Tag: gender gap

The Cost of Living

(As a Clash aficionado, this phrase always makes me think of the EP released in 1979. This has nothing to do with the post, but I thought I’d get it out there and out of the way for myself. I…

“Strength” of Character: How the Silver Screen Perpetuates Gender Stereotypes

What do we mean when we define a female character as “strong”? When an actress is the protagonist, her conflict is decidedly different than the average male protagonist’s: In literary terms, we often see the female protagonist engaged in a “man vs. self” struggle, while male protagonists wrestle with outside forces. The point is not at all that any one iteration of female “strength” is more admirable – more worthy of depiction on-screen – than another, but rather than our female characters consistently demonstrate one kind of strength while our male characters demonstrate another. Furthermore, when our female characters demonstrate stereotypically “male” strength, they do not win the awards.

These complications of storytelling are all exacerbated by Hollywood demographics :

The Gender Education Achievement Gap: how it used to be, what changed, what “they” say, what researchers say, and the way forward

Many observers believe that boys’ lower engagement with school is a result of biological differences between males and females. They say that boys need to engage in rough and tumble play, get their hands dirty, build things, and read books about war, espionage and sports if they are supposed to learn. Boys fail, they claim, because schools do not give boys enough opportunities to do “boy” stuff.

We do not agree. Our research shows that boys’ underperformance in school has more to do with society’s norms about masculinity than with anatomy, hormones or brain structure. In fact, boys involved in extracurricular cultural activities such as music, art, drama, and foreign languages report higher levels of school engagement and get better grades than other boys. But these cultural activities are often denigrated as un-masculine by pre-adolescent and adolescent boys — especially those from working- or lower-class backgrounds. Sociologists C.J. Pascoe and Edward Morris relate numerous examples of boys who strive for good grades as being labeled “pussies” or “fags” by their peers.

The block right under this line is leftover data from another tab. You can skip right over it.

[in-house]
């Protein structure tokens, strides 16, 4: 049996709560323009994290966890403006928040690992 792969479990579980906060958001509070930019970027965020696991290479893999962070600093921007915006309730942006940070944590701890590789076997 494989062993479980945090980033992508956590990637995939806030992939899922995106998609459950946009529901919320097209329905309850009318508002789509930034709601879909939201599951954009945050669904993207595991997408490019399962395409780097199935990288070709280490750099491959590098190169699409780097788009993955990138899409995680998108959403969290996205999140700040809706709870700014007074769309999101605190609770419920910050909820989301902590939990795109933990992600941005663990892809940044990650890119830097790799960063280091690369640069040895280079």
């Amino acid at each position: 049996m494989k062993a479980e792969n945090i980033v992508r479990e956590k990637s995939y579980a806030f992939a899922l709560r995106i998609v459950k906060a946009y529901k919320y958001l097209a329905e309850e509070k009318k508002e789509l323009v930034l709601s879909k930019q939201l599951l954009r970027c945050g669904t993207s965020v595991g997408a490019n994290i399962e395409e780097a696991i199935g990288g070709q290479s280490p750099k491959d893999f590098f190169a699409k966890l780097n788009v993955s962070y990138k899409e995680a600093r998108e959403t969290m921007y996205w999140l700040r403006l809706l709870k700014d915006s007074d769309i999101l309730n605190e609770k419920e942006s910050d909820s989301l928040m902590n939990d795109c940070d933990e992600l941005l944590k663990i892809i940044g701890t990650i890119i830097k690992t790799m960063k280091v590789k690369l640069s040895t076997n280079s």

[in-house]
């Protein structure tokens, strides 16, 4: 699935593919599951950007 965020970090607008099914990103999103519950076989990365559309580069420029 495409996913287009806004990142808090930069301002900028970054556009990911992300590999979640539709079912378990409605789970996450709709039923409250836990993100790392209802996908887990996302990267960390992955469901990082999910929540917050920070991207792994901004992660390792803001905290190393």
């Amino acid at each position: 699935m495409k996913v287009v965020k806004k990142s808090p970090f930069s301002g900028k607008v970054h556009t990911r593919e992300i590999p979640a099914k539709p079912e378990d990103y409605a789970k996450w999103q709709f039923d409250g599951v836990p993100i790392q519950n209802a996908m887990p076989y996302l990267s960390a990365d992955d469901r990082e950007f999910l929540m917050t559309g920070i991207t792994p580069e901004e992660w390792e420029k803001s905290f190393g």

Commentators who emphasize boys’ special needs usually propose that wemake schools more “boy-friendly” by offering single-sex classrooms where “boys can be boys,” by recruiting more male teachers, and by providing more rough and tumble activities. Our research shows that, contrary to what is rapidly becoming “conventional wisdom,” this is precisely the wrong strategy. Most boys and girls learn more in classrooms where girls are present. In classrooms with more girls, both boys and girls score higher on math and reading tests. And several recent studies refute the claim that teacher gender matters for boys’ or girls’ achievement.

Your Weekly Lachenweinen: College student fights for men’s equality

Here’s something that should make you smile-cry of a Monday morning: Feminism has met its goals and achieved what it set out to do, and we’ve become equal both in education and in the job market. We’re on top, and that’s why men can slack off and make C’s. It’s time, says University of Nebraska senior Zach Nold, for men to jump up on that pedestal next to women as equals.

Let’s talk about that “ambition gap”

It needs no re-telling here, but there’s a big gender gap in leadership roles: there are 20 women in the Senate, and that’s a record high. As of November 2012, there are 21 women who are Fortune 500 CEOs – about 4% – and that is also a record high. Yet, women are getting college degrees and entering the workforce at higher rates than men. Between graduating college and reaching senior management, something is stopping women from making it to the top echelons of the workforce

Both Sides

There’s an article in the SF Chronicle today about a transgender professor who’s writing about sexist bias, particularly in the sciences: As an Ivy League-trained neurobiologist who oversees a research lab at Stanford, Ben Barres feels qualified to comment on…

More on Boys in School

By Majikthise (be sure to read the comments) When a gender gap that favors boys, the proposed solutions generally involve changing girls to meet the prevailing ideal. This is usually the most sensible way to approach the problem. Girls are…